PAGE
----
This effort, unlike the others, is not a legitimate Second Amendment debate. As the old saw states: "Ignorance of the law is no excuse." Sure, there are some people who simply forget they are packing a firearm, just as there are those who forget the speed limit is 55 mph. Those offenders are handed a ticket and pay fines.
We won't talk about irresponsible behavior as state Sen. Nan Orrock, D-Atlanta, did when asked about the proposal to let those who "innocently" forget they have a weapon to go free. "If we have people who are so indifferent and careless with their weapon that they can stand up with a straight face and say, 'Oh I forgot I had a weapon on me,' that's not the sort of person who should be carrying a weapon," Orrock said.
Counsel representing airport screeners also think the proposal is a dangerous idea, and they have good reason to be worried. One of their own was cut down at Los Angeles International Airport last November. Passengers flying into and out of Hartsfield-Jackson Atlanta International Airport should be particularly concerned. More weapons were confiscated in Atlanta during screenings than at New York's Kennedy, Chicago's O'Hare, Miami International's and Los Angeles' airports combined.
Lawmakers may get the thumbs up in certain quarters for their efforts to liberalize penalties in this respect, and it may help prove their firearm bona fides, but it does nothing to improve their standing in the eyes of those who cherish the Second Amendment.
The Augusta (Ga.) Chronicle on global warming skeptics:
Skeptical of climate change and global warming theories?
Oh, maybe you believe the Earth is flat, too.
That's what Secretary of State John Kerry apparently thinks of you. He amped up the Obama Administration's ongoing campaign to ridicule climate change skeptics during a recent speech in Indonesia, in which he likened global warming doubters to so-called "flat-earthers."
"The science is unequivocal, and those who refuse to believe it are simply burying their heads in the sand," Kerry said. "We don't have time for a meeting anywhere of the Flat Earth Society."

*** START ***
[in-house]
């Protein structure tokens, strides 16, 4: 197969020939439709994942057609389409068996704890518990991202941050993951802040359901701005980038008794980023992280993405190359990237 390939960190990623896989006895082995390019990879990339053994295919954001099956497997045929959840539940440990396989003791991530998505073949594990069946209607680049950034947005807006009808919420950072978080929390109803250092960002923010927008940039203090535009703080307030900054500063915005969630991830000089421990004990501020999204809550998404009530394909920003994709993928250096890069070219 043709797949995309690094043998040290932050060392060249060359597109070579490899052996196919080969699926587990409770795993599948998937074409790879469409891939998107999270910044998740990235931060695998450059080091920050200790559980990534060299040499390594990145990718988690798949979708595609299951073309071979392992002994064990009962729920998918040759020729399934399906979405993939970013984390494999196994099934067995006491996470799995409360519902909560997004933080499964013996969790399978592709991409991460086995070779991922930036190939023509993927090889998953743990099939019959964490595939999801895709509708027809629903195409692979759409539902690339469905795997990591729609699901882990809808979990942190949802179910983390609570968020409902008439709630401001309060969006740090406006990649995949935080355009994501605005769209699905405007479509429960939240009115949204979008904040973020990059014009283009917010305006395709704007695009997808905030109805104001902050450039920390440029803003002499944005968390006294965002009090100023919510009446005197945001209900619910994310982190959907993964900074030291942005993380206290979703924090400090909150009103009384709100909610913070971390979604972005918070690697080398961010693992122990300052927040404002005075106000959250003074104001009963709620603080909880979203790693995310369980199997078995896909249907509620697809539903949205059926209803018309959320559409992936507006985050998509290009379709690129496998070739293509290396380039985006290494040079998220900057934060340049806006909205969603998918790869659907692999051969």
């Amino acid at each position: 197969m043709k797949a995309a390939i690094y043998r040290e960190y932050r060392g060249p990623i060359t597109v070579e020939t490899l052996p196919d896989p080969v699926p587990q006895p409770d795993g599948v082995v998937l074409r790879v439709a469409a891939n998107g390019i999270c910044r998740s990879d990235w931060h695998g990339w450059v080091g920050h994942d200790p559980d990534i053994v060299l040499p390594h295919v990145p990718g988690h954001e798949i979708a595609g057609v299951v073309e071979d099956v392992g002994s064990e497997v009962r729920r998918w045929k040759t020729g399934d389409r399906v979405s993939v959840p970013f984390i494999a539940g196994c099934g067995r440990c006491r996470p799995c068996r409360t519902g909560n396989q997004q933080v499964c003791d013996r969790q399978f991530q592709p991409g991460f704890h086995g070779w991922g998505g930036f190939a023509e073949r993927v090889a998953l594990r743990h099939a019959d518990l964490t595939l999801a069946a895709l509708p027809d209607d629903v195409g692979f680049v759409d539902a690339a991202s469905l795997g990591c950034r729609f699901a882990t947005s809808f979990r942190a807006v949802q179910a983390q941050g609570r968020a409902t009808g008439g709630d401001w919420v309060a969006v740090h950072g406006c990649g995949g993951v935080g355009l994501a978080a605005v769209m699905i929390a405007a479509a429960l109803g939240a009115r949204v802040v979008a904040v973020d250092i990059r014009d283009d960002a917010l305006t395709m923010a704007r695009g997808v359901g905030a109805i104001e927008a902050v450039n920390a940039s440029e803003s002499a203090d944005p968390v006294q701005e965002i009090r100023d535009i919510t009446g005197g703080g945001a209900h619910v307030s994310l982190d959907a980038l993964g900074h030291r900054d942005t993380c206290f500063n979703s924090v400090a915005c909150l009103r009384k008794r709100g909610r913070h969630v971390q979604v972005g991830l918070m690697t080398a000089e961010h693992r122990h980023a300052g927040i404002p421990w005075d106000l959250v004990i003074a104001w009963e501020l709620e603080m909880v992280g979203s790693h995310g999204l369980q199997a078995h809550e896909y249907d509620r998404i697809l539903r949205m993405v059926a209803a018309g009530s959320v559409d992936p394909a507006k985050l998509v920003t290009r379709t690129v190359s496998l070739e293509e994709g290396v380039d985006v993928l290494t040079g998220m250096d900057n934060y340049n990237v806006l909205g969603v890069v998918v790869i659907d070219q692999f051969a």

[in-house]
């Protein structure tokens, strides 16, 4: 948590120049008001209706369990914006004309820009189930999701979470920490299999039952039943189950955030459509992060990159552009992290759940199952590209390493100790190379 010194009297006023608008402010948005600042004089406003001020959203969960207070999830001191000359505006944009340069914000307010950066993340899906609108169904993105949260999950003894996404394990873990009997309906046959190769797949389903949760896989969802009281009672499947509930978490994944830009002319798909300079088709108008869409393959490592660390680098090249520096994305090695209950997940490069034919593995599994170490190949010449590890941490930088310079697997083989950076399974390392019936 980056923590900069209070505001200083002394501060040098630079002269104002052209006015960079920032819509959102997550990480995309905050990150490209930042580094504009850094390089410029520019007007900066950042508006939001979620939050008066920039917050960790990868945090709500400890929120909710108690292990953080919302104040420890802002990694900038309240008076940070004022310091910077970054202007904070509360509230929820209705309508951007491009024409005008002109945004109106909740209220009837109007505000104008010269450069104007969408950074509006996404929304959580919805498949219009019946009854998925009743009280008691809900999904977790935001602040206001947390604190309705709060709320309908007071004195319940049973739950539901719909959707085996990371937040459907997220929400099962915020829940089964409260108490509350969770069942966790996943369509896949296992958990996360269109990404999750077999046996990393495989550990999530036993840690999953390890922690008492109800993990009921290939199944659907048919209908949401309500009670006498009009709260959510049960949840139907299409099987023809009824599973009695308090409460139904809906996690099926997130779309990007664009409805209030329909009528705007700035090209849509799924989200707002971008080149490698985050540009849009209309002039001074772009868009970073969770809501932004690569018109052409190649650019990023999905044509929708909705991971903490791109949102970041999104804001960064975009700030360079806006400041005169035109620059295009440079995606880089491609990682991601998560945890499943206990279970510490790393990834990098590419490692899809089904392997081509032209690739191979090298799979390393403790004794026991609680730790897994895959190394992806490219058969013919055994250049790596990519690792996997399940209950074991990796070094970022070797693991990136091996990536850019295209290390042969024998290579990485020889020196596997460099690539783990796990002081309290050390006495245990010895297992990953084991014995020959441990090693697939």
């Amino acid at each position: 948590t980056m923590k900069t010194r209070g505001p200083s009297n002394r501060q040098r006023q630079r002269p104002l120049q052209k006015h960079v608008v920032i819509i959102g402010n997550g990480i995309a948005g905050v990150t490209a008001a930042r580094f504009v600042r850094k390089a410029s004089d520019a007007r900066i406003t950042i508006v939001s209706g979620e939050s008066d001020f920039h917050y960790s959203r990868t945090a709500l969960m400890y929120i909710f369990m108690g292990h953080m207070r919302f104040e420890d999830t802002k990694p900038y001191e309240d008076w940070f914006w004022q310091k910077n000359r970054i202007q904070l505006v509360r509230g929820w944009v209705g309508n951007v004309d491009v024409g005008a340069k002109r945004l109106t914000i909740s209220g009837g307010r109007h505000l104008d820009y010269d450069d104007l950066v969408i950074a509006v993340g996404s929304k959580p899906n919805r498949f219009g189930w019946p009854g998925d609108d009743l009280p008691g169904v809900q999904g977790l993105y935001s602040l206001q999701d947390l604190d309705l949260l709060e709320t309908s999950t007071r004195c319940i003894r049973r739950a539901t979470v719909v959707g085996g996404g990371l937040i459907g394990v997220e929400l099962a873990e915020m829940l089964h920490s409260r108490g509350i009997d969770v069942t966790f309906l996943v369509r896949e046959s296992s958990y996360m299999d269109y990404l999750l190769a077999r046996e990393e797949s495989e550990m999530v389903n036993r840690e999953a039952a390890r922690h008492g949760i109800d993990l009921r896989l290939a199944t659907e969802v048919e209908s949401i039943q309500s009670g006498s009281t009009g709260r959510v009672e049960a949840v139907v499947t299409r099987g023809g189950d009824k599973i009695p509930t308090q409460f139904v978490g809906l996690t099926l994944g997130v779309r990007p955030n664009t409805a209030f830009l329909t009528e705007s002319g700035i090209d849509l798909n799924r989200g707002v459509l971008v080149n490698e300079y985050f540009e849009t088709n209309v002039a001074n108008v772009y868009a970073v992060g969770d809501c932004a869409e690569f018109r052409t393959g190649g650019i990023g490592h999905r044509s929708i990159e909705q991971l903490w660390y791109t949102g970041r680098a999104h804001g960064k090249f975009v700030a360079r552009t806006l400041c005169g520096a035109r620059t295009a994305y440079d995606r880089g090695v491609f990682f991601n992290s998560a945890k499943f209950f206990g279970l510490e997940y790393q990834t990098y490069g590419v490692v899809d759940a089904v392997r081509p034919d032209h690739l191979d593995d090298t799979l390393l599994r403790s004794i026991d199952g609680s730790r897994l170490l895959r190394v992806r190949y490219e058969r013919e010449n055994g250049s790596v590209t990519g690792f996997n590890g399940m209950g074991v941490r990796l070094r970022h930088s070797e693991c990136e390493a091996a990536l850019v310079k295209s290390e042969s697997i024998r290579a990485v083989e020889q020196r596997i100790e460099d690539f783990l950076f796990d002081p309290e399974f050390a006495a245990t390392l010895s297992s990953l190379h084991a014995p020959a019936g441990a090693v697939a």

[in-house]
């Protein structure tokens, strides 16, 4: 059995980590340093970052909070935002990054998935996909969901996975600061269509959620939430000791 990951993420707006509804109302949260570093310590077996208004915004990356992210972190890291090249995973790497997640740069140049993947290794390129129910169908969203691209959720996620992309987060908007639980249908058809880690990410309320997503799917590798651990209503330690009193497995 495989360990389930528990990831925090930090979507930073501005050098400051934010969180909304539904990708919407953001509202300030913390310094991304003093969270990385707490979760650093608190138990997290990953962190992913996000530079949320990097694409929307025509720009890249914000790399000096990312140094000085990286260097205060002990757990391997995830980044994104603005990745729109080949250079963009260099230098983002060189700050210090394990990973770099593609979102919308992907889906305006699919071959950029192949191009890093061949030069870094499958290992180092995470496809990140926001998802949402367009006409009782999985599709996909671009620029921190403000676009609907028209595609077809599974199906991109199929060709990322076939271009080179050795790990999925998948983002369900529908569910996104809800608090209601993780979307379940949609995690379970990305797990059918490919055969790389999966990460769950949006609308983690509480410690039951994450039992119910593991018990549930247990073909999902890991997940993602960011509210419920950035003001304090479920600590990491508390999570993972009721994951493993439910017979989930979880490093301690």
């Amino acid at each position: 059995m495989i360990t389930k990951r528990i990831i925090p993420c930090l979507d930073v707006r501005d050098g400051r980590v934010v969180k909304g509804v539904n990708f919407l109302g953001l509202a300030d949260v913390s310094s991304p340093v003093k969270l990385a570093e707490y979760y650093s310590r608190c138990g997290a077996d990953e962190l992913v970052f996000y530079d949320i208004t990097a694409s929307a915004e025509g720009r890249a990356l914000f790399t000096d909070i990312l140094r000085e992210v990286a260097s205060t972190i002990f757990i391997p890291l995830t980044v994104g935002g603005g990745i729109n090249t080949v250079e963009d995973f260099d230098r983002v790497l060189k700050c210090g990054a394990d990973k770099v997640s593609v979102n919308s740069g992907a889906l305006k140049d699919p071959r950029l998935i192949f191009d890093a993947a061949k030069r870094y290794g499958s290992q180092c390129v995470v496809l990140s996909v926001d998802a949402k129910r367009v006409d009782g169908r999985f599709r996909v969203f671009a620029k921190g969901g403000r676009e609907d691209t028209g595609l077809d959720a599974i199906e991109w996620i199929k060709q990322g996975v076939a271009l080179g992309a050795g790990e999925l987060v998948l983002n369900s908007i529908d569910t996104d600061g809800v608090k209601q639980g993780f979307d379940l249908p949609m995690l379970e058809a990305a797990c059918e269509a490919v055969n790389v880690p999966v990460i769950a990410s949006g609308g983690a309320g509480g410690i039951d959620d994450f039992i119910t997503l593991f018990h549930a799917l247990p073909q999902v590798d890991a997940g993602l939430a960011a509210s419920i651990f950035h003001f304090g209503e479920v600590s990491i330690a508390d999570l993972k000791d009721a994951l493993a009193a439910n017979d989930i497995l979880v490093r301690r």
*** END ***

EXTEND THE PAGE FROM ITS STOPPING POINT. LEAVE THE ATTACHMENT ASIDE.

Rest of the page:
Kerry's speech, in which he called climate change skeptics "a tiny minority of shoddy scientists" and "extreme ideologues," reminds us of comments made last year by Sen. Brian Schatz, D-Hawaii, who summed up the administration's mockery strategy more succinctly.
"These people have to be ridiculed," Schatz said. "They have to be run out of town rhetorically."
The Democratic message is clear: Disagreeing with climate change legislation is the same as disagreeing with science, which means you are a knuckle-dragging troglodyte, your opinion doesn't count and you should just shut up and step aside before you embarrass yourself any further.
Well, excuse us, but there is plenty of scientific evidence to the contrary, and shouldn't that research receive some credence instead of summary dismissal as the work of "shoddy scientists"? How scientific is that?
Shouldn't there be more discussion before enacting economy-strangling measures such as cap-and-trade schemes and carbon taxes? Or before pouring more money into windmills and solar arrays that look impressive but produce little energy?
Kerry says climate change science is "unequivocal." You would be hard-pressed to find a scientist who would use that word, especially when we've been told climate change is responsible for everything from drought and wildfires to rising sea levels and melting ice caps to animal extinctions.
The laws of gravity are unequivocal. Global warming is not.
Political commentator George Will summed up Kerry's rant best: "When a politician on a subject implicating science, hard science, economic science, social science says 'the debate is over,' you may be sure of two things. The debate is raging and he's losing it."